Read on to read about three other family caregivers give us a peek into their lives as care providers for someone who lives with dementia:

Caregiver Support Services

 

CoupleePTjpUapDy7v6Jq...These statistics should make it glaringly obvious that family caregivers are indispensable to our nation as well as to the rest of the world. Without this so-called free care, global health systems would be in far worse trouble than they currently are. I am one of that army of caregivers. Over the span of two decades, I have provided primary care for a total of seven elders, four of whom had dementia of different types. Therefore, I know intimately the toll that years of caregiving for someone with dementia can take.

Read the full article on HealthCentral to learn more about family caregivers and how they support elder care, dementia care, and Alzheimer's care:

Carol is the Candid Caregiver

MedicareFAQ – Medicare Resource Center

Support a caregiver or jump-start discussion in support groups with real stories - for bulk orders of Minding Our Elders e-mail Carol  

      

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Photo Credit Freestock.org via Unsplash

Dear Carol: My mom lives with emphysema so she's been on oxygen for more than two years. Mom needs several medications to manage this awful disease, which I understand, but some of her other medications concern me. I’ve asked her current doctor to consider lowering doses or taking her off some of them, but he’s made it plain that her life expectancy is quite limited so he doesn’t want to “rock the boat” by making changes. Meanwhile, Mom is becoming foggier in her thinking, and her memory and balance are bad. Maybe this is just age and poor health...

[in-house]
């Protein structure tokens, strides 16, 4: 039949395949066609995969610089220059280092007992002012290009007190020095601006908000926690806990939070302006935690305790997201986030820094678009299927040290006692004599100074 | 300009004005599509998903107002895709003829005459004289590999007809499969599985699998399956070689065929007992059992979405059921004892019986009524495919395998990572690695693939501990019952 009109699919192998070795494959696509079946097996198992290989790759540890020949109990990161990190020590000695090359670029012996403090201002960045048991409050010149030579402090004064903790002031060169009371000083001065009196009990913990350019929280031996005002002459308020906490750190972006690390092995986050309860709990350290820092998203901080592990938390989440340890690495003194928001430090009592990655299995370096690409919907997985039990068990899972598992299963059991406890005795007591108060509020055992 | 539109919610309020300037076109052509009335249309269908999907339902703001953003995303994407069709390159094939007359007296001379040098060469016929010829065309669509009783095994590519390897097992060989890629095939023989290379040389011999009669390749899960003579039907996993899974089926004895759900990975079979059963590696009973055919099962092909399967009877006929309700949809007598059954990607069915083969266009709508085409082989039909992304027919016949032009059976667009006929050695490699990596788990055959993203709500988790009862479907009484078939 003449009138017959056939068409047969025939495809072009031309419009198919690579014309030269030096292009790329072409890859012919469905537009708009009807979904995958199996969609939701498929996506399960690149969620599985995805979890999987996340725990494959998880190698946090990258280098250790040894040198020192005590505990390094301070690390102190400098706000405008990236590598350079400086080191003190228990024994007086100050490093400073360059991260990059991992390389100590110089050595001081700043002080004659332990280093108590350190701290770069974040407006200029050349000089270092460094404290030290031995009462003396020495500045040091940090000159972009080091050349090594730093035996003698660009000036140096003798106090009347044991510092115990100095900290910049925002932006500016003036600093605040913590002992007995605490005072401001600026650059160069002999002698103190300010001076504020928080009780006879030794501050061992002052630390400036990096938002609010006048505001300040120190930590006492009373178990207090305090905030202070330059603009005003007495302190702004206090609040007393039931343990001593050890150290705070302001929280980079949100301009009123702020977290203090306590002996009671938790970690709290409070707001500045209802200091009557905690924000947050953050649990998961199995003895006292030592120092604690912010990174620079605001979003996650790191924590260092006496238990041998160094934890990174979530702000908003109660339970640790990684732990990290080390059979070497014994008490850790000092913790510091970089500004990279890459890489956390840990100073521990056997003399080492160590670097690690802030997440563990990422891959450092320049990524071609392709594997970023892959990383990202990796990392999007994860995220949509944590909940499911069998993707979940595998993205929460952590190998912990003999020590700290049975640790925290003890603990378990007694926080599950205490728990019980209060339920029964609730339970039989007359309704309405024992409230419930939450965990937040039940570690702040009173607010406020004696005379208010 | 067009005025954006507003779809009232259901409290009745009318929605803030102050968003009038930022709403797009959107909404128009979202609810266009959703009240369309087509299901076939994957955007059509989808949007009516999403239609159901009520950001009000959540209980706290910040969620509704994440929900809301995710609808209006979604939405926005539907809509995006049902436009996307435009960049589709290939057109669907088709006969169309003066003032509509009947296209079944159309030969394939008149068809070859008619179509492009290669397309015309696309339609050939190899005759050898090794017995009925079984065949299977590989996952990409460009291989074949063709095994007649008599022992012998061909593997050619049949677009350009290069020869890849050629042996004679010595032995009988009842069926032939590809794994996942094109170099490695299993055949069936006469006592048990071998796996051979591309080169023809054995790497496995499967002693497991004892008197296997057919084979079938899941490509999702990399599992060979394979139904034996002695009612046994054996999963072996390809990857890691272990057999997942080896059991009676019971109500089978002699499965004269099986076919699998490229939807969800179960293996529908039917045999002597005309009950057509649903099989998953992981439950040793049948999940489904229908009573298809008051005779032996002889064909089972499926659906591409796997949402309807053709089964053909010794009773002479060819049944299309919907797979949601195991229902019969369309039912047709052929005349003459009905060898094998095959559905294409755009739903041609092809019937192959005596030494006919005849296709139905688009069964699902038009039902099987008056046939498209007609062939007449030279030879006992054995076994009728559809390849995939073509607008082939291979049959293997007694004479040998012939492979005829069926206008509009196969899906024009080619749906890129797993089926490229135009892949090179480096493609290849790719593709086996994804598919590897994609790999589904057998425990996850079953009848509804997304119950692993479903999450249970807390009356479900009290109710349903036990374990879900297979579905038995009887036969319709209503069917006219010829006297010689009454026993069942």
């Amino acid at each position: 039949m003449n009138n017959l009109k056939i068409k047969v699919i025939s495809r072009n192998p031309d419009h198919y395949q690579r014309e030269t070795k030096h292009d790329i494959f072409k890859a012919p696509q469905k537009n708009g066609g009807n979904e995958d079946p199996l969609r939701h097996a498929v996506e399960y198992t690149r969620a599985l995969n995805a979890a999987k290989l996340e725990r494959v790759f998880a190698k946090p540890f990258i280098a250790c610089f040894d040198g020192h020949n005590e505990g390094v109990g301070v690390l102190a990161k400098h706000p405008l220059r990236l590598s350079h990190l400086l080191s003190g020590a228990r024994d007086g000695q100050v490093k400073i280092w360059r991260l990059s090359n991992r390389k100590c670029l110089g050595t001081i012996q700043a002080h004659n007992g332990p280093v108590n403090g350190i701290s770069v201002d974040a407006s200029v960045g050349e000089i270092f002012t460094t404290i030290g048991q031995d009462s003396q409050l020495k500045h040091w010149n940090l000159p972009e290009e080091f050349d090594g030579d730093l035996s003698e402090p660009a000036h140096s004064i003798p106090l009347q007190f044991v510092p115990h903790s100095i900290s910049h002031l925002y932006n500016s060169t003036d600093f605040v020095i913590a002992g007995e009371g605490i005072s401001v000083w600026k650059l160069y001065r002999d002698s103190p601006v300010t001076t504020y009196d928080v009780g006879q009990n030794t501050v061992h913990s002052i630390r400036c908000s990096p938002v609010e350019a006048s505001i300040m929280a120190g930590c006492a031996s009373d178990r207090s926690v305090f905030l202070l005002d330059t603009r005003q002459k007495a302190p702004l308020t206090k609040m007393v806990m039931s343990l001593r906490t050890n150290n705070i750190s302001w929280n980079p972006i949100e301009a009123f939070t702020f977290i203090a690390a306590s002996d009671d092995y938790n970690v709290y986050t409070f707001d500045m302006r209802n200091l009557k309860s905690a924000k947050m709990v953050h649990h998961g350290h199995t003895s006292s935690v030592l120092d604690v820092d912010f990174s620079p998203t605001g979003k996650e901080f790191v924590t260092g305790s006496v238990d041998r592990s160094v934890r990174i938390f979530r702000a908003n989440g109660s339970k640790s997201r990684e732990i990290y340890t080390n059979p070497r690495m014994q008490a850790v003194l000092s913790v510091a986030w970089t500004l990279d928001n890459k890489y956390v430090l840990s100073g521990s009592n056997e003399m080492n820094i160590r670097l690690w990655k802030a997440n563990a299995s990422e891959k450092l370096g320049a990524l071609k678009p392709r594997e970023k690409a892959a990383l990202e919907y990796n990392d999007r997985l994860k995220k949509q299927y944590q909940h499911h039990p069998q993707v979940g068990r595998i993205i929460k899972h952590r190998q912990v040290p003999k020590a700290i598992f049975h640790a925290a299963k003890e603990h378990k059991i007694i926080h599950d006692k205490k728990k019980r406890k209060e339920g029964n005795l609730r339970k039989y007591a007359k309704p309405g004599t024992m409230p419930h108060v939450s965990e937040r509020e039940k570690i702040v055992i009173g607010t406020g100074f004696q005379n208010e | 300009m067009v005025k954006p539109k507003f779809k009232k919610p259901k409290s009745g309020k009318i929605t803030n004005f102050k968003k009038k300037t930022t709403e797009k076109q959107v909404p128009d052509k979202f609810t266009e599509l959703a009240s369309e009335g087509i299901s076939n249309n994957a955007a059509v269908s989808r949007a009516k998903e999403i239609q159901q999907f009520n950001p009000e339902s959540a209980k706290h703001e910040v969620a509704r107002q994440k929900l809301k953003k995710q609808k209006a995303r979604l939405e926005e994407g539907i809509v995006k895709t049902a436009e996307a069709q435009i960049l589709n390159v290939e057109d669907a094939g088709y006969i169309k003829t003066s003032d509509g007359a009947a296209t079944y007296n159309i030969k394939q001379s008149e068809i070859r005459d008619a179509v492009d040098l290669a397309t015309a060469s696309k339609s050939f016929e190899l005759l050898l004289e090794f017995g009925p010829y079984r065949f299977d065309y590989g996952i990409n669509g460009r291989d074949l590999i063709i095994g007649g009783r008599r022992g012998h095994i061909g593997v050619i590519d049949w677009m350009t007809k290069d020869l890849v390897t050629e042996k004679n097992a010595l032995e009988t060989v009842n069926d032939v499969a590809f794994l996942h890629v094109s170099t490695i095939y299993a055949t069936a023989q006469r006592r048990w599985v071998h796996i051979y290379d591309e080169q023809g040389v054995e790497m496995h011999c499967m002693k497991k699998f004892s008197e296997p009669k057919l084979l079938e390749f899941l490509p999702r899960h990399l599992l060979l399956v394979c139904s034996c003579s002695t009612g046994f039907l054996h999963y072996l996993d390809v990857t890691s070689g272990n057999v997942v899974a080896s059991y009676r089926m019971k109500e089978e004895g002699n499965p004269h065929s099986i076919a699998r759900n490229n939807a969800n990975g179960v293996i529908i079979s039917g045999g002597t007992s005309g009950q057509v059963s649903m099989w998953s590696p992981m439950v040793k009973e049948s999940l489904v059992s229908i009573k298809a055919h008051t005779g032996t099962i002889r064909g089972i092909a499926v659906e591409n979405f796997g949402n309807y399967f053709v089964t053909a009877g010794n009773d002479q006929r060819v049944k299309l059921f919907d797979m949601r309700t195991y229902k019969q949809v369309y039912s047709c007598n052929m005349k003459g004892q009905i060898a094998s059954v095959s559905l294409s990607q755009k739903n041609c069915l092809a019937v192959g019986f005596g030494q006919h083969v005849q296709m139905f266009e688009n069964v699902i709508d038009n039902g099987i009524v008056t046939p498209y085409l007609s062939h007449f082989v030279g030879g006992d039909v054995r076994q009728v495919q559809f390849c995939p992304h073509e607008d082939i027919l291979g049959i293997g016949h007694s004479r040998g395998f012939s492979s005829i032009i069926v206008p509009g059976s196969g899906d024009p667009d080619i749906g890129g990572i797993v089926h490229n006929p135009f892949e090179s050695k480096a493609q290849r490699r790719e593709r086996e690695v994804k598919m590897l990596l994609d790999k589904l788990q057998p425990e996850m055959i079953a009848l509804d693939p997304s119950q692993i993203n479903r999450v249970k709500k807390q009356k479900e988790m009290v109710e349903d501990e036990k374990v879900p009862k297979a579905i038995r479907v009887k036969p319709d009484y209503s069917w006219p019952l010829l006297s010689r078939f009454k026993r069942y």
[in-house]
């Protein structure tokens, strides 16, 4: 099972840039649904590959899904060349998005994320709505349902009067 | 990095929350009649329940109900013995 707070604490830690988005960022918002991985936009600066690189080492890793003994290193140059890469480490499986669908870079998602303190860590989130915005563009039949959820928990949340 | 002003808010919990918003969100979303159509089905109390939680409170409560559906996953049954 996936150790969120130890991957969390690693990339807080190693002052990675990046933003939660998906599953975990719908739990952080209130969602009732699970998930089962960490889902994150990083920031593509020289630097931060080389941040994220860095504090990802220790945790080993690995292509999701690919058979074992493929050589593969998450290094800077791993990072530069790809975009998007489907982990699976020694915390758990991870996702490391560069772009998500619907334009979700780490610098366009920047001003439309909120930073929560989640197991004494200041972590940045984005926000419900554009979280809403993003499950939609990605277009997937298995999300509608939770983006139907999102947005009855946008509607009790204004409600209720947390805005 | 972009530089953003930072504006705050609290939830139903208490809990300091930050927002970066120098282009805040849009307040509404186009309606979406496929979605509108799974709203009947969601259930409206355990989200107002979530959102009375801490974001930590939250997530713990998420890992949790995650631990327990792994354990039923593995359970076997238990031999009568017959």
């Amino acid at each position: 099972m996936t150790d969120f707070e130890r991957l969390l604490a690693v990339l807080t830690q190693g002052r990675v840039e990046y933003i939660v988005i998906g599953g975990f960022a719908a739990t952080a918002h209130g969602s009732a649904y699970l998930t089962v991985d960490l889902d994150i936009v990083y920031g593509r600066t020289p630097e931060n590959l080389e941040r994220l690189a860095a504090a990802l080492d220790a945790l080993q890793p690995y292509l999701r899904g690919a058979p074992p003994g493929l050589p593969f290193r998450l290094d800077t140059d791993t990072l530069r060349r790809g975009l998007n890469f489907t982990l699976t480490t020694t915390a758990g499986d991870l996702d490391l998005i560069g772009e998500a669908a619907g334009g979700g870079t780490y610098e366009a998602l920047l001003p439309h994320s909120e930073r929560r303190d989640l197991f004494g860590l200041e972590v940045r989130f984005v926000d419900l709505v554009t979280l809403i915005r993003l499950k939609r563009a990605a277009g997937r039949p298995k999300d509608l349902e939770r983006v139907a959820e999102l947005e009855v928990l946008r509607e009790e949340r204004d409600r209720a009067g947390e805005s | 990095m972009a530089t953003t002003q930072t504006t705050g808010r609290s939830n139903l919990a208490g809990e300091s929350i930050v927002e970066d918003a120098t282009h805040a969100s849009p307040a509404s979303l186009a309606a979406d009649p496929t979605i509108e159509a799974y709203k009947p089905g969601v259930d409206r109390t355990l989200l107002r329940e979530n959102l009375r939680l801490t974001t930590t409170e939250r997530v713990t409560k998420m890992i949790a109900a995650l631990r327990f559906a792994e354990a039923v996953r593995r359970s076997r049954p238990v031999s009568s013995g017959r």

Read the full question and answer on Inforum to learn more about what too many drugs can do to an older person and how to change that:

Support a caregiver or jump-start discussion in support groups with real stories - for bulk orders of Minding Our Elders e-mail Carol  

      

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Photo credit Sneaky Elbow

Dear Carol: My husband’s an experienced carpenter, so there’s rarely been a house problem that he couldn’t fix. Now that’s changed because he had a stroke a year ago, which took away most of his ability to use his tools. He gets upset when he notices things around our home that need fixing because he can’t do the work. I can live with imperfections, but seeing the look on his face when our swollen front door sticks or a deck board cracks makes me want to cry. We can afford to hire the work done...

Read the question and answer on Inforum to learn more about how this wife helps her husband cope with damage from a stroke:

Support a caregiver or jump-start discussion in support groups with real stories - for bulk orders of Minding Our Elders e-mail Carol